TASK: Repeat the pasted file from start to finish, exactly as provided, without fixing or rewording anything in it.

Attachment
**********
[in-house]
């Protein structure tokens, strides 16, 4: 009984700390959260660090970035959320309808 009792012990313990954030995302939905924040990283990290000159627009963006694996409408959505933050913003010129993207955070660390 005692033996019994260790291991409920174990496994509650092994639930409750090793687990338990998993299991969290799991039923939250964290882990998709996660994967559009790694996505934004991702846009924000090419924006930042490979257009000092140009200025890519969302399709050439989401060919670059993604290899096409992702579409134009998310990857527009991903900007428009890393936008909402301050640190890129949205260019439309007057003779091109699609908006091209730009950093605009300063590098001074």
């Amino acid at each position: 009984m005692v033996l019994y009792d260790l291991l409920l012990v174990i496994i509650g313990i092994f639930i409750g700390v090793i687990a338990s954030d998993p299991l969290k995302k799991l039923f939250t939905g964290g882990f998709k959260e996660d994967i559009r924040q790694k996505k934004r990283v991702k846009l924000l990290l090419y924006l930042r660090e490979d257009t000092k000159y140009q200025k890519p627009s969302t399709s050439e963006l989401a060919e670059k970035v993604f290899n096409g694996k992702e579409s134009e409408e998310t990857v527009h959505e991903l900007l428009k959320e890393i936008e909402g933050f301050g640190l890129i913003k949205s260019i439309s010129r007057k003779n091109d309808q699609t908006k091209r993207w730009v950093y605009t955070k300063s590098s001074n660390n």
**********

[in-house]
């Protein structure tokens, strides 16, 4: 009984700390959260660090970035959320309808 009792012990313990954030995302939905924040990283990290000159627009963006694996409408959505933050913003010129993207955070660390 005692033996019994260790291991409920174990496994509650092994639930409750090793687990338990998993299991969290799991039923939250964290882990998709996660994967559009790694996505934004991702846009924000090419924006930042490979257009000092140009200025890519969302399709050439989401060919670059993604290899096409992702579409134009998310990857527009991903900007428009890393936008909402301050640190890129949205260019439309007057003779091109699609908006091209730009950093605009300063590098001074």
């Amino acid at each position: 009984m005692v033996l019994y009792d260790l291991l409920l012990v174990i496994i509650g313990i092994f639930i409750g700390v090793i687990a338990s954030d998993p299991l969290k995302k799991l039923f939250t939905g964290g882990f998709k959260e996660d994967i559009r924040q790694k996505k934004r990283v991702k846009l924000l990290l090419y924006l930042r660090e490979d257009t000092k000159y140009q200025k890519p627009s969302t399709s050439e963006l989401a060919e670059k970035v993604f290899n096409g694996k992702e579409s134009e409408e998310t990857v527009h959505e991903l900007l428009k959320e890393i936008e909402g933050f301050g640190l890129i913003k949205s260019i439309s010129r007057k003779n091109d309808q699609t908006k091209r993207w730009v950093y605009t955070k300063s590098s001074n660390n």